In computing, the term Extensible Stylesheet Language (XSL) is used to refer to a family of languages used to transform and render XML documents.
Historically, the XSL Working Group in W3C produced a draft specification under the name XSL, which eventually split into three parts:
- XSL Transformation (XSLT): an XML language for transforming XML documents
- XSL Formatting Objects (XSL-FO): an XML language for specifying the visual formatting of an XML document
- XML Path Language (XPath): a non-XML language used by XSLT, and also available for use in non-XSLT contexts, for addressing the parts of an XML document.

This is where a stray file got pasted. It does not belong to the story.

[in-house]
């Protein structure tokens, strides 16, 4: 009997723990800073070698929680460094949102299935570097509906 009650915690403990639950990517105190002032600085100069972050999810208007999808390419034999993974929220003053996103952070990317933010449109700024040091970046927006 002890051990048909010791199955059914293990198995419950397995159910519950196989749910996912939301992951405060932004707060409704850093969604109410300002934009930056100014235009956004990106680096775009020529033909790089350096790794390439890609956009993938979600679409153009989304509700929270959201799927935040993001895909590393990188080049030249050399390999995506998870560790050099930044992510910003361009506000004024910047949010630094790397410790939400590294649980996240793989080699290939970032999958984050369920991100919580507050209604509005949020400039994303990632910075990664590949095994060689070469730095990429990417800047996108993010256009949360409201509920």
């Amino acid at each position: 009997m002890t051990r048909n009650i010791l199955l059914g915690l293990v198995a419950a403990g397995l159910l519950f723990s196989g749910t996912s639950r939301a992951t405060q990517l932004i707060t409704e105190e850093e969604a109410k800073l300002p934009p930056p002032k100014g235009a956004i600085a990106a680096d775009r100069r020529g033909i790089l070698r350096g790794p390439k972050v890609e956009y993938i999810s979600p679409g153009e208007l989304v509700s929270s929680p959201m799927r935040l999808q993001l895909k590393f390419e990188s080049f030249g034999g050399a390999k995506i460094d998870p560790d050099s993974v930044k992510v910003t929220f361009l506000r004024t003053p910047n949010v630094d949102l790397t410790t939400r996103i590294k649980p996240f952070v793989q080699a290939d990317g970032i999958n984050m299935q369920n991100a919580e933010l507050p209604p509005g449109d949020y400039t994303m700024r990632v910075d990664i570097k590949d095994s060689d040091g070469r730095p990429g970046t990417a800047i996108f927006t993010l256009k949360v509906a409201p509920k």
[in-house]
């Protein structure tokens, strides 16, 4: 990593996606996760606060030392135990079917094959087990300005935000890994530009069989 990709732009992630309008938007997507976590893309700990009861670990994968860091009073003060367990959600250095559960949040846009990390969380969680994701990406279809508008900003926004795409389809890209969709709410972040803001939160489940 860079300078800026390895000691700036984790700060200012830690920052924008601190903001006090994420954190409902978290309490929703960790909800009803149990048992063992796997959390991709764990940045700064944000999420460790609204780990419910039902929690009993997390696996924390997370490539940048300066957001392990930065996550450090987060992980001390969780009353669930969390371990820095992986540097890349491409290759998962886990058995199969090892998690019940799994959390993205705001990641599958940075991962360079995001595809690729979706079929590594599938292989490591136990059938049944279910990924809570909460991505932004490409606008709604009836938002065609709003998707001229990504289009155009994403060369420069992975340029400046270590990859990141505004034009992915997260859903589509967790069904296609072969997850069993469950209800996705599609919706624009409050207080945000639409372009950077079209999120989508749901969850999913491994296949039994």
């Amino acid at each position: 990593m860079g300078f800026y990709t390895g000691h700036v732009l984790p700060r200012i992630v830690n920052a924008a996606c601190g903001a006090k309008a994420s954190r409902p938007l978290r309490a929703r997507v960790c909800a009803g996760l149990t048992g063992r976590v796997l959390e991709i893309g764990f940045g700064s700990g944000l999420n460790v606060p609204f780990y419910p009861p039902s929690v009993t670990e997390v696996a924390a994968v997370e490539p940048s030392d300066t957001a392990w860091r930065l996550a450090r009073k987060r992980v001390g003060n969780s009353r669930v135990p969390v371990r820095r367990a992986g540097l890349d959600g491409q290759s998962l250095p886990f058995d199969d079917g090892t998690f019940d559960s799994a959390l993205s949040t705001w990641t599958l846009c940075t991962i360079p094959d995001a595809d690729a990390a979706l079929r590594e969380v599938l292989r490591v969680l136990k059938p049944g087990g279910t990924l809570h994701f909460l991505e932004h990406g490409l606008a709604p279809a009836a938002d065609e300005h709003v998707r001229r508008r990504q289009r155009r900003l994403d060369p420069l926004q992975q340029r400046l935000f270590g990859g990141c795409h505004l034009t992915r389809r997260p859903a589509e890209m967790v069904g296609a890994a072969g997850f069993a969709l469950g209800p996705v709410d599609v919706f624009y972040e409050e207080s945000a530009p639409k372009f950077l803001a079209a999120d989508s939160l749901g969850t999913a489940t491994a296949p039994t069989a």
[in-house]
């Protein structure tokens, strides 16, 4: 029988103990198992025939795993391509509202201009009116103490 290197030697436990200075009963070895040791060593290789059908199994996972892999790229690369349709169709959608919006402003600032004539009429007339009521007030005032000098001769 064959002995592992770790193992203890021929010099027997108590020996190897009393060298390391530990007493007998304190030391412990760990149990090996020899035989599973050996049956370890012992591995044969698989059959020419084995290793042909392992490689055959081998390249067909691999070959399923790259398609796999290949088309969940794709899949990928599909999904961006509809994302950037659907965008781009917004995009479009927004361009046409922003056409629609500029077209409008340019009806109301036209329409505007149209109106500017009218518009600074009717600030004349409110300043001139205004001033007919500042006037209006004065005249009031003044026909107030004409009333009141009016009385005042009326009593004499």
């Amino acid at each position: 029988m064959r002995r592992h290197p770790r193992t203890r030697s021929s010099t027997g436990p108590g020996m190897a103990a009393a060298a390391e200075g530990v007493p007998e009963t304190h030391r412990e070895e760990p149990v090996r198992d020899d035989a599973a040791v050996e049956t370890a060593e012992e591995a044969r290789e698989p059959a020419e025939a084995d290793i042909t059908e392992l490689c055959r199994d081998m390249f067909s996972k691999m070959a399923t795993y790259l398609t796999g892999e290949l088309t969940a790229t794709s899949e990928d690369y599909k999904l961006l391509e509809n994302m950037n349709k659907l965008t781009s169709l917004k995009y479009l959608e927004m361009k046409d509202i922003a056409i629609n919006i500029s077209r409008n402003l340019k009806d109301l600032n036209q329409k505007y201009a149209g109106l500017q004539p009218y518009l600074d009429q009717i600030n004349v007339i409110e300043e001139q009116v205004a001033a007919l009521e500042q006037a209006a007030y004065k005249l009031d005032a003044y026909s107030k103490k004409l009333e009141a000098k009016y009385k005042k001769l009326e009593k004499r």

XSLT (eXtensible Stylesheet Language Transformations) is a language for transforming XML documents into other XML documents, or other formats such as HTML for web pages, plain text or XSL Formatting Objects, which may subsequently be converted to other formats, such as PDF, PostScript and PNG. XSLT 1.0 is widely supported in modern web browsers.
Some examples of XML documents transformed by XSL to HTML: